William of Bitton

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For the bishop of Bath and Wells who died in 1274, see William of Bitton (nephew).
William of Bitton
Bishop of Bath and Wells
See Diocese of Bath and Wells
Elected circa 24 February 1248
Term ended 3 April 1264
Predecessor Roger of Salisbury
Successor Walter Giffard
Other posts Archdeacon of Wells
Orders
Consecration 24 June 1248
Personal details
Born probably Bitton, Gloucestershire
Died 3 April 1264

William of Bitton, usually known as William of Bitton I (or William Button; died 1264) was a medieval English Bishop of Bath and Wells.

Life[edit]

William was probably born in Bitton in Gloucestershire.[1] He was a relative of Walter Giffard and uncle of William of Bitton II, his two successors in the office of Bishop of Bath and Wells.[2] He was also uncle of Thomas of Bitton, precentor, archdeacon and dean of Wells,[3] and Bishop of Exeter.[1]

William was an official of Jocelin of Wells in 1231[1] and was subdean of Wells in 1233.[4] He was named Archdeacon of Wells by 7 May 1238 and held the office until he was elected bishop.[5] During the election of his predecessor, he championed the cause of the canons of Wells, who had been excluded from the election of Roger of Salisbury in 1244.[1]

William was elected about 24 February 1248 and consecrated 14 June 1248.[6] In 1251 he signed the proclamation of excommunication against any who did not observe the clauses of Magna Carta dealing with ecclesiastical rights. He served King Henry III of England by going to Spain in 1253 to bring back a prospective daughter-in-law for the king. In 1257, the bishops made specific reference to William's conflict with the Abbot of Glastonbury in their communications with the king. But mainly, he worked in his diocese, as he issued rules and regulations in the diocese dealing with liturgical and judicial matters for both the laity and clergy. However, he lost a long fight with the abbot of Glastonbury Roger Forde over the right of the bishop to visit and regulate the affairs of Glastonbury Abbey, and by the end of his term as bishop, the abbey was independent of the diocese in all but name.[1]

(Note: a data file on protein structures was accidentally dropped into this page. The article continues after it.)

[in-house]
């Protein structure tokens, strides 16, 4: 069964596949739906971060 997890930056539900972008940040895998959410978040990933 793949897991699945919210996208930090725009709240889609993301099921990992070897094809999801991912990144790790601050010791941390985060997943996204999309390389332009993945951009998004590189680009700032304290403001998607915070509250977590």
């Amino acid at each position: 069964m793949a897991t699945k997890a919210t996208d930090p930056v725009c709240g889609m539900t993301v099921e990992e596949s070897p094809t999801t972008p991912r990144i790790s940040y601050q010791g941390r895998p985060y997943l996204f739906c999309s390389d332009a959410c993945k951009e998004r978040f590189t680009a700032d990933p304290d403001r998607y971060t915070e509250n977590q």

William died on 3 April 1264.[6] He was buried in the Lady Chapel at Wells Cathedral on 8 April 1264.[2] His tomb had disappeared by the 18th century.[1] He should not be confused with his nephew the second William of Bitton who was also Bishop of Bath and Wells, but who died in 1274.

Notes[edit]

References[edit]

Catholic Church titles
Preceded by
Roger of Salisbury
Bishop of Bath and Wells
1248–1264
Succeeded by
Walter Giffard